Uber was officially banned from Rio de Janeiro yesterday, a move that was not surprising to some since city officials had discussed it for a while and all they needed was the mayor’s approval, which they got when Eduardo Paes signed the bill.
Uber only has 5,000 drivers, but the taxi drivers around the area felt like the service was taking their jobs. The company made its debut in Brazil last year and had success during the World Cup. According to residents in the area, Uber is a good option because it offers cleaner and newer cars. Politicians and taxi drivers weren’t happy though, they kept pushing and protesting until a decision was made.
The battle is nothing new for Uber, it is facing the same thing in other countries. The service has had success staying for the most part, getting the thumbs up in Las Vegas, NY, and Mexico. But Brazil has met the service with protests, just like France did at one point. The only difference is that the service is now completely gone from France and Brazil is still fighting in every city.
Even with the recent news of the ban in Rio de Janeiro, all of the cities Uber operates in have registered violence against its drivers. In Brasilia, taxi drivers attacked a private driver who they thought was working for the ride sharing service. In Belo Horizonte, Uber drivers have told authorities that they’re being followed, threatened and even attacked by taxi drivers. Things got out of hand in Sao Paulo, where taxi drivers kidnapped an Uber driver.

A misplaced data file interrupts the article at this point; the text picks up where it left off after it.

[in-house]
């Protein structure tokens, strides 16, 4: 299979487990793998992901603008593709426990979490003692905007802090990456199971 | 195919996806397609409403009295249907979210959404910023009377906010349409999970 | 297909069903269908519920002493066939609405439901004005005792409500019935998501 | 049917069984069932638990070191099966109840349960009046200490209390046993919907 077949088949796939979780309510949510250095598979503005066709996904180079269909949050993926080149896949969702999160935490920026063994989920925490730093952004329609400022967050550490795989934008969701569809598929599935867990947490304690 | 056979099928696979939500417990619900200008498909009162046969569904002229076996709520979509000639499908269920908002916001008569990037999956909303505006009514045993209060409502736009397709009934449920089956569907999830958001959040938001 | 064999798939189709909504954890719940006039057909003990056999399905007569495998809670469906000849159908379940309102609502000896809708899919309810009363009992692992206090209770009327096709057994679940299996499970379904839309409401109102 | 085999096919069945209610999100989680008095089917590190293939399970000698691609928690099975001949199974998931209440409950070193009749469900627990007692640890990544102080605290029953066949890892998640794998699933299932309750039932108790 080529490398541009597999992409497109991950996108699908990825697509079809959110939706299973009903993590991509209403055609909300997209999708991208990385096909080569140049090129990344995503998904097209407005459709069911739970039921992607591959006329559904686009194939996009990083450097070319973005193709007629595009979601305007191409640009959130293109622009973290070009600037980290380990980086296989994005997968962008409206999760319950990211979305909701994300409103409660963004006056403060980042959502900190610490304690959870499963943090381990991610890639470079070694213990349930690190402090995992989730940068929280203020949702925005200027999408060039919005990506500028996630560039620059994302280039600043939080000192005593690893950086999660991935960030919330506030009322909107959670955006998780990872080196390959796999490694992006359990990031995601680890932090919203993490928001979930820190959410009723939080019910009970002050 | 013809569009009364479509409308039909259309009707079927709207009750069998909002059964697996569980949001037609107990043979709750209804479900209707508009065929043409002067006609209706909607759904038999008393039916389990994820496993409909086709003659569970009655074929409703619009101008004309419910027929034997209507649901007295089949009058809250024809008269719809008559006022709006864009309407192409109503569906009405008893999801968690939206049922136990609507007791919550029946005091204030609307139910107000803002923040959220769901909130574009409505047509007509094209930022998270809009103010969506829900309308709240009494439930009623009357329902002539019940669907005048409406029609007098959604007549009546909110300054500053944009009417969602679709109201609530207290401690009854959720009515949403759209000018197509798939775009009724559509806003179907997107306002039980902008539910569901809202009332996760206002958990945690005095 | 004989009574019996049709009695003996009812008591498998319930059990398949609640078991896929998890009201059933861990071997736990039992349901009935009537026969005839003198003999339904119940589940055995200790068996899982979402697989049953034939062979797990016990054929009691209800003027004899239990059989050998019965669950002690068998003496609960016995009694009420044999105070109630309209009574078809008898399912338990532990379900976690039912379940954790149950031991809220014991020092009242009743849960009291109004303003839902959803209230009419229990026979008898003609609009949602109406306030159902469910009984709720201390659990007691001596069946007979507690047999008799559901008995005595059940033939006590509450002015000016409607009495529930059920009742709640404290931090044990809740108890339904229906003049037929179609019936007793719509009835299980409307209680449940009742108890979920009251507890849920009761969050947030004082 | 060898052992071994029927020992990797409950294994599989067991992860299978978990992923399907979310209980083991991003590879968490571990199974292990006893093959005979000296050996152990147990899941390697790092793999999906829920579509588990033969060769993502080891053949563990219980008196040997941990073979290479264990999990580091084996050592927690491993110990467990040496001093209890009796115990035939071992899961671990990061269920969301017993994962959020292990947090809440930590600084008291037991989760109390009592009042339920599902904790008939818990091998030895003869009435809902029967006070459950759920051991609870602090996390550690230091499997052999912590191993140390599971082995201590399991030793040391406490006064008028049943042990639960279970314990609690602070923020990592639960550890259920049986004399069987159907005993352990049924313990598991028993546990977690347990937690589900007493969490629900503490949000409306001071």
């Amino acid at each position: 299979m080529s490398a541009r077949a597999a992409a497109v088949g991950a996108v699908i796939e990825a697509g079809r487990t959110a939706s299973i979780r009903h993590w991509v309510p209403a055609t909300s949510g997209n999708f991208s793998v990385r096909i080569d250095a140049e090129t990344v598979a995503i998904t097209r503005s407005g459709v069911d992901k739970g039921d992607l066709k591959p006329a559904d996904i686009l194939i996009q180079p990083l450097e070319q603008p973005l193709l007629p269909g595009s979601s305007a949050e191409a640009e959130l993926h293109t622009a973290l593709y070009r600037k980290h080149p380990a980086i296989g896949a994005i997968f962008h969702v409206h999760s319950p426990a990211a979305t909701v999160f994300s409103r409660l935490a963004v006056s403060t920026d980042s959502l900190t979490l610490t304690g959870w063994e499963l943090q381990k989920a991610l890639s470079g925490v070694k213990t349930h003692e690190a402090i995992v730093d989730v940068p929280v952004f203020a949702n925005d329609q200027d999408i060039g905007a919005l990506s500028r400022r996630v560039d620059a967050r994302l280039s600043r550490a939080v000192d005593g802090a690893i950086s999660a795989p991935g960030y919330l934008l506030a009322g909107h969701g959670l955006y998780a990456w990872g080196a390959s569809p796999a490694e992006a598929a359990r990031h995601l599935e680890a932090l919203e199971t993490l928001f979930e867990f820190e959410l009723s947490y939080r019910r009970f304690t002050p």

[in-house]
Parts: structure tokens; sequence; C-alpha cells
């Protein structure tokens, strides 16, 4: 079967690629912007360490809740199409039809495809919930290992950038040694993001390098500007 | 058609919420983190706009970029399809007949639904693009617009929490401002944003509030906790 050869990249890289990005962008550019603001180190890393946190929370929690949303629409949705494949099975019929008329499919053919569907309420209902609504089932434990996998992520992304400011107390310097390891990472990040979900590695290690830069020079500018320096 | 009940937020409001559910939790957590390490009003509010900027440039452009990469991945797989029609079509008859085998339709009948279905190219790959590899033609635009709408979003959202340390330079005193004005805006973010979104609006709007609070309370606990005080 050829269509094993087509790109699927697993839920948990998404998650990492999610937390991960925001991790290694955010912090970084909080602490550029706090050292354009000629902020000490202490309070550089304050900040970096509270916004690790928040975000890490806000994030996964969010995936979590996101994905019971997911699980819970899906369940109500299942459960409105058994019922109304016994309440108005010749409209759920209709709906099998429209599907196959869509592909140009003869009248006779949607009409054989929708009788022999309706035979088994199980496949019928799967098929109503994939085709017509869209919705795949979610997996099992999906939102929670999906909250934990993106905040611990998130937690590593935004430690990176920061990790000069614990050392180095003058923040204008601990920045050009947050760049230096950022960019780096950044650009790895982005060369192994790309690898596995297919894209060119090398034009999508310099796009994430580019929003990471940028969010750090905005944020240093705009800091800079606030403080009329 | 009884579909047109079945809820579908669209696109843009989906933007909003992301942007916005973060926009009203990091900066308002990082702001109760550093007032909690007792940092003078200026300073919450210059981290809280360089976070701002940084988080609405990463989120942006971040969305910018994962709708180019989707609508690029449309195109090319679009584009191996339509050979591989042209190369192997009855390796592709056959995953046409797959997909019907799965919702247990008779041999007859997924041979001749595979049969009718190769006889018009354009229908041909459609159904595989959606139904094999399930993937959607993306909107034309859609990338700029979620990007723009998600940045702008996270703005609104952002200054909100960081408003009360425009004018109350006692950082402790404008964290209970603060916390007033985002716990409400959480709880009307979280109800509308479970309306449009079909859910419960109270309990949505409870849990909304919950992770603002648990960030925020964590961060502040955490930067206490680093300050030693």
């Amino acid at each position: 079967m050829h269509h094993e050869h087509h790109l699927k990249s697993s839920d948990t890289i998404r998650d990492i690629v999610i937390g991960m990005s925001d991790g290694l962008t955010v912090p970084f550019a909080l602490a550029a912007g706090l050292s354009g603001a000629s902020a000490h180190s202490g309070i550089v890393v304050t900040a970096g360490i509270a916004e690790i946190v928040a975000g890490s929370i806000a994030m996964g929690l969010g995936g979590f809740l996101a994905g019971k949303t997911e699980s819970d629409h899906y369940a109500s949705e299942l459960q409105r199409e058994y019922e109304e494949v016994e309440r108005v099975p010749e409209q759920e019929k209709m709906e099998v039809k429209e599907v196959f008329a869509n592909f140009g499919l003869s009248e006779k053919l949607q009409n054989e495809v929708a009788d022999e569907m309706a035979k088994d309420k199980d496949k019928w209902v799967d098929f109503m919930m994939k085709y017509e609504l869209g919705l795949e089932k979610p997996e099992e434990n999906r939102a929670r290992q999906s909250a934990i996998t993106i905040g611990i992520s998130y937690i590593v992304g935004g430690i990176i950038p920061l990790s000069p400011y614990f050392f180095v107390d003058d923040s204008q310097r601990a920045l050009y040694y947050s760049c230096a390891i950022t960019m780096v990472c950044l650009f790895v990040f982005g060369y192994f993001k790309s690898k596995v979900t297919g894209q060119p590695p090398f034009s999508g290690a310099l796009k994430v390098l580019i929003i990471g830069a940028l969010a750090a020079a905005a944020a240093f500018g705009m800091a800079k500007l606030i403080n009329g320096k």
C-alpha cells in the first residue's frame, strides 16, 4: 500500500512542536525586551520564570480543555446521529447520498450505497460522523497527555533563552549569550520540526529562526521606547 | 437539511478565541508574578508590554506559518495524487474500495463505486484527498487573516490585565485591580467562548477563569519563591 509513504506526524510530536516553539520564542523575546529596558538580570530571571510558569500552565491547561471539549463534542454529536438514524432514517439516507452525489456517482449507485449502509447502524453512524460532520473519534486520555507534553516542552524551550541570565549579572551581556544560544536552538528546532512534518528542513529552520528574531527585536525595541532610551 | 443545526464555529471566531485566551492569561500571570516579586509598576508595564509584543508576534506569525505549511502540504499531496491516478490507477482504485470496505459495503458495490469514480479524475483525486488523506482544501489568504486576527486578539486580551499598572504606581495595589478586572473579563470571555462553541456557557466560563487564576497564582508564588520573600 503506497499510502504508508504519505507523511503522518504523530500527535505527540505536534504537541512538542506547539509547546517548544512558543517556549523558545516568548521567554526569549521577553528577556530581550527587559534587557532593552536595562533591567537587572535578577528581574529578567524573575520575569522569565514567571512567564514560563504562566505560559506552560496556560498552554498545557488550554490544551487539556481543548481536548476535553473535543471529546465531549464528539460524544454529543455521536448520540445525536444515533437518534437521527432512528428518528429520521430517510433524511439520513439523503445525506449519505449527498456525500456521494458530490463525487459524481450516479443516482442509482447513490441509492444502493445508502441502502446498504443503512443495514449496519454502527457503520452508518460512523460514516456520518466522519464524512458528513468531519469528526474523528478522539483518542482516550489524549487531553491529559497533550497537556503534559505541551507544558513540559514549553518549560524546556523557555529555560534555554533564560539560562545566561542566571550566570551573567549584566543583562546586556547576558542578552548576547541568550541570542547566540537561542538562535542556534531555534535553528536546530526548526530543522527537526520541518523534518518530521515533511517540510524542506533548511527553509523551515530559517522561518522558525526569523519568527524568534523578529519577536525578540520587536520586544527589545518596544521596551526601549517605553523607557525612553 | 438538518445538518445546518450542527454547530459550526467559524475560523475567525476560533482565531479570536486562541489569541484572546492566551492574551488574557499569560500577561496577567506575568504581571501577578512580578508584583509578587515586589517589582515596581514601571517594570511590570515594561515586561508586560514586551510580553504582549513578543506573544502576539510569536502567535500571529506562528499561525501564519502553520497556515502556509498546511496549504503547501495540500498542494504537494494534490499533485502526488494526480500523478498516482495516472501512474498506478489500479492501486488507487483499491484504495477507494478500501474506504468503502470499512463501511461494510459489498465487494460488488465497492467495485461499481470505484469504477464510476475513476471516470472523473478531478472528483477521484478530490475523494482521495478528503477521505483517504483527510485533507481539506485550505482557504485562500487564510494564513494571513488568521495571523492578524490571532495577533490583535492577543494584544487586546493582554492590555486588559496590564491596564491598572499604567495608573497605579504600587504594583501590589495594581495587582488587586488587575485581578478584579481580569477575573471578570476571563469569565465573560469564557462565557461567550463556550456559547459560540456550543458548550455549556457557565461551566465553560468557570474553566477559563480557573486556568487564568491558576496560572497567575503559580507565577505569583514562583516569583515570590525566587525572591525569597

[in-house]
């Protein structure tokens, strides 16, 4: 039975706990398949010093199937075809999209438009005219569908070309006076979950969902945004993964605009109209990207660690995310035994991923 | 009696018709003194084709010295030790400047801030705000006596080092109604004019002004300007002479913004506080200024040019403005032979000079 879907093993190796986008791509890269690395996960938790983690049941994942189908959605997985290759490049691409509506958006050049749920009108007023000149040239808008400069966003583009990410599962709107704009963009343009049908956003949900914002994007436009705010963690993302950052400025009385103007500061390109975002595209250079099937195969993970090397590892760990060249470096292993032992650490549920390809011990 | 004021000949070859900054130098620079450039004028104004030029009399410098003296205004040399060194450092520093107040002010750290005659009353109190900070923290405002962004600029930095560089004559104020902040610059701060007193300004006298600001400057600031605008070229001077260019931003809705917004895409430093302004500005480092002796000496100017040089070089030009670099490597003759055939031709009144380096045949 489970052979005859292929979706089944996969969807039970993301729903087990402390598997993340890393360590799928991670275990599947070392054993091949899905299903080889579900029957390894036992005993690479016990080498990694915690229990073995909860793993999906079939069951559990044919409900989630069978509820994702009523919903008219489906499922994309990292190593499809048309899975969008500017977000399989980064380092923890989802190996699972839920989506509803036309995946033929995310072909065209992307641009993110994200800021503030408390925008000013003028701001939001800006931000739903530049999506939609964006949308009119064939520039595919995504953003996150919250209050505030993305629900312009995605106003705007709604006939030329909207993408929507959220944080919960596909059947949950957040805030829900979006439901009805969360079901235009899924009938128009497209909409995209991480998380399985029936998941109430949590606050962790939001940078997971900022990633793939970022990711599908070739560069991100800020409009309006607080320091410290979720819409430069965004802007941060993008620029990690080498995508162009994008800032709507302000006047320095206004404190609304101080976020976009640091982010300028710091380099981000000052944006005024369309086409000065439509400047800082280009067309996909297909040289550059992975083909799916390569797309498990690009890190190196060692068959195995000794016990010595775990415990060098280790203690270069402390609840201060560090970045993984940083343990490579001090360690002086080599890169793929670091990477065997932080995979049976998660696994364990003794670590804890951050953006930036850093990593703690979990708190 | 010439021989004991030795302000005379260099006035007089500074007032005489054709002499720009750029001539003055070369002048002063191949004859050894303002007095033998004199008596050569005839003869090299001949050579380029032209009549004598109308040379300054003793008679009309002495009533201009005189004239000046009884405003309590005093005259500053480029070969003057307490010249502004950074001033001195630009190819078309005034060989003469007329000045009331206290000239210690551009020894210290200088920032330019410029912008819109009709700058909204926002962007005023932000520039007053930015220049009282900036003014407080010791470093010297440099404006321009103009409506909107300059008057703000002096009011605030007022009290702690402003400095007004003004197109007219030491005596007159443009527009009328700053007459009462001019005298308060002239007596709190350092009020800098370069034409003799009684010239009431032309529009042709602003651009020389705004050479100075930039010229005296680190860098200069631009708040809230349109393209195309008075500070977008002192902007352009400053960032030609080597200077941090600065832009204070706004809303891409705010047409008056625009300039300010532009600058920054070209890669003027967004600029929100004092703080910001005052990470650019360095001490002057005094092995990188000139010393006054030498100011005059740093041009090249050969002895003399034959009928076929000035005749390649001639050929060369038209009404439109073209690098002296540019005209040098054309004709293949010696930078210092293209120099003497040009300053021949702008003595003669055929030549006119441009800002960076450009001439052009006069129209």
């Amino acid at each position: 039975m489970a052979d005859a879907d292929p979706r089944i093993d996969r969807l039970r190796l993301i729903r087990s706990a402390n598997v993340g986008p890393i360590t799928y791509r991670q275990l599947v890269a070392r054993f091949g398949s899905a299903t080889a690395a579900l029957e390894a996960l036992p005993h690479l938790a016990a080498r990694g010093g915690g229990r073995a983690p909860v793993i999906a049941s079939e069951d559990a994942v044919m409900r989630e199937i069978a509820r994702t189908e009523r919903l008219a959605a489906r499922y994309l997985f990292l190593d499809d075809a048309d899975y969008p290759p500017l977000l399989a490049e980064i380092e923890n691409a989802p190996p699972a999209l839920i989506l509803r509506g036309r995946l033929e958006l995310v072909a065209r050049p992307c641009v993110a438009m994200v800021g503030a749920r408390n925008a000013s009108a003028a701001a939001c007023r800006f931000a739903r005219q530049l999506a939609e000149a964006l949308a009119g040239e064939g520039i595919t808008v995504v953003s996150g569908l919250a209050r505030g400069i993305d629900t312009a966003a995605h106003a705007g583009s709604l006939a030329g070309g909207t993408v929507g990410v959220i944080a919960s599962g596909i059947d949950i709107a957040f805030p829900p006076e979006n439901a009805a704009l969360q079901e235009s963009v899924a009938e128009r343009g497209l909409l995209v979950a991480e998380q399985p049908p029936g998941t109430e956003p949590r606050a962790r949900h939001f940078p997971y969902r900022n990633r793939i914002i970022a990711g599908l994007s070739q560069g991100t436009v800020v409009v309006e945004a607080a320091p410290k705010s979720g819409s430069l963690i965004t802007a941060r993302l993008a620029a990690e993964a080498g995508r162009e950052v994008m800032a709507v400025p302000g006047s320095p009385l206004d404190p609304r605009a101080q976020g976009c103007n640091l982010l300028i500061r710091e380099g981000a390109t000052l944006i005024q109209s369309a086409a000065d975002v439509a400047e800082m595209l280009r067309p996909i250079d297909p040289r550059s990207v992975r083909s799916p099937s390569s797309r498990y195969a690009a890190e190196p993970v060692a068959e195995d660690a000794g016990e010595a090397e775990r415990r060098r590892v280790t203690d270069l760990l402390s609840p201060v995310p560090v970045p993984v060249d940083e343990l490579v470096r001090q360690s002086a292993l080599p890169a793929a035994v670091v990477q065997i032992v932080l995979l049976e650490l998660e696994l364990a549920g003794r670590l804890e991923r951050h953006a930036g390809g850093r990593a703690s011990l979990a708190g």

The taxi drivers are not happy that they are required to fill out tons of paperwork, take courses, exams, and pay fees to be part of the public individual transportation in the country. Private individual transportation services don’t have to go through the same process. Uber spokesperson Fabio Sabba says the service is doing nothing illegal.
Regulation is a little different in each city. According to Saba, Belo Horizonte has created a group to regulate the ride sharing service. In Brasilia, the mayor has decided to keep the service around by vetoing a bill that proposed to ban it. In Sao Paulo, there are two proposals to regulate services like Uber plus one to get rid of them. After banning ride sharing services, Rio announced that any drivers caught working for them would face a $500 fine.
Uber responded to the ban by saying that Mayor Eduardo Paes left residents with less options and that they plan on taking legal action.
According to drivers of other ride sharing services, Uber cars are now alert for any attacks and are staying out of areas that are considered dangerous. The company plans to keep fighting to stay in the country. Will the other cities follow? Did Rio make the right decision by banning Uber? Let us know in the comments.